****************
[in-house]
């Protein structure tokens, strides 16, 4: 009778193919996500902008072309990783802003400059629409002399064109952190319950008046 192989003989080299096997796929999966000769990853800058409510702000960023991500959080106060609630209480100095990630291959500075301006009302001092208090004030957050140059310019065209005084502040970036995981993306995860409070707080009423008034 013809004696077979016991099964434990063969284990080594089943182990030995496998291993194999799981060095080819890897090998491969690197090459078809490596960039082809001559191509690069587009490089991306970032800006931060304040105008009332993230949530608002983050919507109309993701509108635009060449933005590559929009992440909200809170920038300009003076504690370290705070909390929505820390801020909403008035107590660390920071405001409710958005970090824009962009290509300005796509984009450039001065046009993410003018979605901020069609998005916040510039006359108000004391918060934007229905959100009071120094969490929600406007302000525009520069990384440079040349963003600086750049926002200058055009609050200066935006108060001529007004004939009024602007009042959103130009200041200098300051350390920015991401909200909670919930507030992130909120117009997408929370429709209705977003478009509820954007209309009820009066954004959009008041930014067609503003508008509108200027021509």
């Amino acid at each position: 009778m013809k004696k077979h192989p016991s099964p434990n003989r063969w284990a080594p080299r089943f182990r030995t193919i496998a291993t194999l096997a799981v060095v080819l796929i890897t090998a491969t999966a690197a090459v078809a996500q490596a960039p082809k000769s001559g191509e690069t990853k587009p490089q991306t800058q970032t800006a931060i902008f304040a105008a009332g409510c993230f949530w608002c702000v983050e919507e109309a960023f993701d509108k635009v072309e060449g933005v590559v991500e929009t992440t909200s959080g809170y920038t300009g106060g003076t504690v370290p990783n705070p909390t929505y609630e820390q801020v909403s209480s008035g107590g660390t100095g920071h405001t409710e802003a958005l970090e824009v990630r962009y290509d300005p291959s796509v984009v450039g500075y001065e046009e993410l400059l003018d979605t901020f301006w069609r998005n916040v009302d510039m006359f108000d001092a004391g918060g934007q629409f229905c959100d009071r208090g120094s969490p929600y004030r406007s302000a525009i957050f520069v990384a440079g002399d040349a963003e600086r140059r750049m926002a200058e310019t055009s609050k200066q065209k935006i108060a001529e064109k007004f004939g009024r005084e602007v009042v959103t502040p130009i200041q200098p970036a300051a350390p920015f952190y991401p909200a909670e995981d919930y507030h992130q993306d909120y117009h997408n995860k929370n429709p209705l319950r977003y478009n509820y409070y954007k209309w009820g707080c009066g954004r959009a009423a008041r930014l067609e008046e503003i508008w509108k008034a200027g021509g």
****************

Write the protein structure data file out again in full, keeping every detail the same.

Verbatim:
[in-house]
């Protein structure tokens, strides 16, 4: 009778193919996500902008072309990783802003400059629409002399064109952190319950008046 192989003989080299096997796929999966000769990853800058409510702000960023991500959080106060609630209480100095990630291959500075301006009302001092208090004030957050140059310019065209005084502040970036995981993306995860409070707080009423008034 013809004696077979016991099964434990063969284990080594089943182990030995496998291993194999799981060095080819890897090998491969690197090459078809490596960039082809001559191509690069587009490089991306970032800006931060304040105008009332993230949530608002983050919507109309993701509108635009060449933005590559929009992440909200809170920038300009003076504690370290705070909390929505820390801020909403008035107590660390920071405001409710958005970090824009962009290509300005796509984009450039001065046009993410003018979605901020069609998005916040510039006359108000004391918060934007229905959100009071120094969490929600406007302000525009520069990384440079040349963003600086750049926002200058055009609050200066935006108060001529007004004939009024602007009042959103130009200041200098300051350390920015991401909200909670919930507030992130909120117009997408929370429709209705977003478009509820954007209309009820009066954004959009008041930014067609503003508008509108200027021509």
């Amino acid at each position: 009778m013809k004696k077979h192989p016991s099964p434990n003989r063969w284990a080594p080299r089943f182990r030995t193919i496998a291993t194999l096997a799981v060095v080819l796929i890897t090998a491969t999966a690197a090459v078809a996500q490596a960039p082809k000769s001559g191509e690069t990853k587009p490089q991306t800058q970032t800006a931060i902008f304040a105008a009332g409510c993230f949530w608002c702000v983050e919507e109309a960023f993701d509108k635009v072309e060449g933005v590559v991500e929009t992440t909200s959080g809170y920038t300009g106060g003076t504690v370290p990783n705070p909390t929505y609630e820390q801020v909403s209480s008035g107590g660390t100095g920071h405001t409710e802003a958005l970090e824009v990630r962009y290509d300005p291959s796509v984009v450039g500075y001065e046009e993410l400059l003018d979605t901020f301006w069609r998005n916040v009302d510039m006359f108000d001092a004391g918060g934007q629409f229905c959100d009071r208090g120094s969490p929600y004030r406007s302000a525009i957050f520069v990384a440079g002399d040349a963003e600086r140059r750049m926002a200058e310019t055009s609050k200066q065209k935006i108060a001529e064109k007004f004939g009024r005084e602007v009042v959103t502040p130009i200041q200098p970036a300051a350390p920015f952190y991401p909200a909670e995981d919930y507030h992130q993306d909120y117009h997408n995860k929370n429709p209705l319950r977003y478009n509820y409070y954007k209309w009820g707080c009066g954004r959009a009423a008041r930014l067609e008046e503003i508008w509108k008034a200027g021509g």